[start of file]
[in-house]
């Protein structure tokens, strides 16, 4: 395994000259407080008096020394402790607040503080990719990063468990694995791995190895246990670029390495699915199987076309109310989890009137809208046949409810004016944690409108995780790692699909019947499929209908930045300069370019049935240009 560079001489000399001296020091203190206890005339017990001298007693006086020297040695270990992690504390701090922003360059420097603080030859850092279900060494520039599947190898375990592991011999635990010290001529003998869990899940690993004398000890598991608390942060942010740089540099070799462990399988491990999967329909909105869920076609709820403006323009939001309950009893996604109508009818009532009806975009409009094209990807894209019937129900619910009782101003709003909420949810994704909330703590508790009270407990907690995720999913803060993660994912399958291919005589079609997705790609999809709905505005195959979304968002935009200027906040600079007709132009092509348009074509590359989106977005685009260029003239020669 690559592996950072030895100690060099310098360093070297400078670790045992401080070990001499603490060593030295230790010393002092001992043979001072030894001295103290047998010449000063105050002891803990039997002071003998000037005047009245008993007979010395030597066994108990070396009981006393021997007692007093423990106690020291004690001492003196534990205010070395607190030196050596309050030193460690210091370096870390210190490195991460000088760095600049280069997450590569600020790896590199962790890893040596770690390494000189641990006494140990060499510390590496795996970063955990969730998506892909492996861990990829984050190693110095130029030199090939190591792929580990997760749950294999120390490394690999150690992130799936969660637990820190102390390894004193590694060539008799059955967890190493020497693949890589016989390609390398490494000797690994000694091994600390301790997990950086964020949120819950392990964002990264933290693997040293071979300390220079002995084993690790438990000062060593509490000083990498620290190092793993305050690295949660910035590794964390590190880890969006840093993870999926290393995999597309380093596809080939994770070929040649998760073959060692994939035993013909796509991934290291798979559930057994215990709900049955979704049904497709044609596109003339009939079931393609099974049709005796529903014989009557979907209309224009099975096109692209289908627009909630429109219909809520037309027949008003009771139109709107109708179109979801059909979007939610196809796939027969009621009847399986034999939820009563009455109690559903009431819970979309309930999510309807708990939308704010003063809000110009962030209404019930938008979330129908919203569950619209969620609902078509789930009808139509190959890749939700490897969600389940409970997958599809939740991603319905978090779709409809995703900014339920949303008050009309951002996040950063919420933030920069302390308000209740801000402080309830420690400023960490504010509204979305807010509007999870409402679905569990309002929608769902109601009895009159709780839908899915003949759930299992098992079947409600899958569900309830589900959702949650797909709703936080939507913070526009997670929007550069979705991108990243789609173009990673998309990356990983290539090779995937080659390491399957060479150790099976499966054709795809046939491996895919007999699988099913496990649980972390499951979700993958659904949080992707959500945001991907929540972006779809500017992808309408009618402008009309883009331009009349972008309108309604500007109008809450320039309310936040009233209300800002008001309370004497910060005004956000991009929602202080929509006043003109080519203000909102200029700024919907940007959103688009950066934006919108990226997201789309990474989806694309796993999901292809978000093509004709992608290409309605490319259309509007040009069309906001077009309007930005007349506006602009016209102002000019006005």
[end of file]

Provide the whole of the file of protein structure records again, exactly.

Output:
[in-house]
């Protein structure tokens, strides 16, 4: 395994000259407080008096020394402790607040503080990719990063468990694995791995190895246990670029390495699915199987076309109310989890009137809208046949409810004016944690409108995780790692699909019947499929209908930045300069370019049935240009 560079001489000399001296020091203190206890005339017990001298007693006086020297040695270990992690504390701090922003360059420097603080030859850092279900060494520039599947190898375990592991011999635990010290001529003998869990899940690993004398000890598991608390942060942010740089540099070799462990399988491990999967329909909105869920076609709820403006323009939001309950009893996604109508009818009532009806975009409009094209990807894209019937129900619910009782101003709003909420949810994704909330703590508790009270407990907690995720999913803060993660994912399958291919005589079609997705790609999809709905505005195959979304968002935009200027906040600079007709132009092509348009074509590359989106977005685009260029003239020669 690559592996950072030895100690060099310098360093070297400078670790045992401080070990001499603490060593030295230790010393002092001992043979001072030894001295103290047998010449000063105050002891803990039997002071003998000037005047009245008993007979010395030597066994108990070396009981006393021997007692007093423990106690020291004690001492003196534990205010070395607190030196050596309050030193460690210091370096870390210190490195991460000088760095600049280069997450590569600020790896590199962790890893040596770690390494000189641990006494140990060499510390590496795996970063955990969730998506892909492996861990990829984050190693110095130029030199090939190591792929580990997760749950294999120390490394690999150690992130799936969660637990820190102390390894004193590694060539008799059955967890190493020497693949890589016989390609390398490494000797690994000694091994600390301790997990950086964020949120819950392990964002990264933290693997040293071979300390220079002995084993690790438990000062060593509490000083990498620290190092793993305050690295949660910035590794964390590190880890969006840093993870999926290393995999597309380093596809080939994770070929040649998760073959060692994939035993013909796509991934290291798979559930057994215990709900049955979704049904497709044609596109003339009939079931393609099974049709005796529903014989009557979907209309224009099975096109692209289908627009909630429109219909809520037309027949008003009771139109709107109708179109979801059909979007939610196809796939027969009621009847399986034999939820009563009455109690559903009431819970979309309930999510309807708990939308704010003063809000110009962030209404019930938008979330129908919203569950619209969620609902078509789930009808139509190959890749939700490897969600389940409970997958599809939740991603319905978090779709409809995703900014339920949303008050009309951002996040950063919420933030920069302390308000209740801000402080309830420690400023960490504010509204979305807010509007999870409402679905569990309002929608769902109601009895009159709780839908899915003949759930299992098992079947409600899958569900309830589900959702949650797909709703936080939507913070526009997670929007550069979705991108990243789609173009990673998309990356990983290539090779995937080659390491399957060479150790099976499966054709795809046939491996895919007999699988099913496990649980972390499951979700993958659904949080992707959500945001991907929540972006779809500017992808309408009618402008009309883009331009009349972008309108309604500007109008809450320039309310936040009233209300800002008001309370004497910060005004956000991009929602202080929509006043003109080519203000909102200029700024919907940007959103688009950066934006919108990226997201789309990474989806694309796993999901292809978000093509004709992608290409309605490319259309509007040009069309906001077009309007930005007349506006602009016209102002000019006005």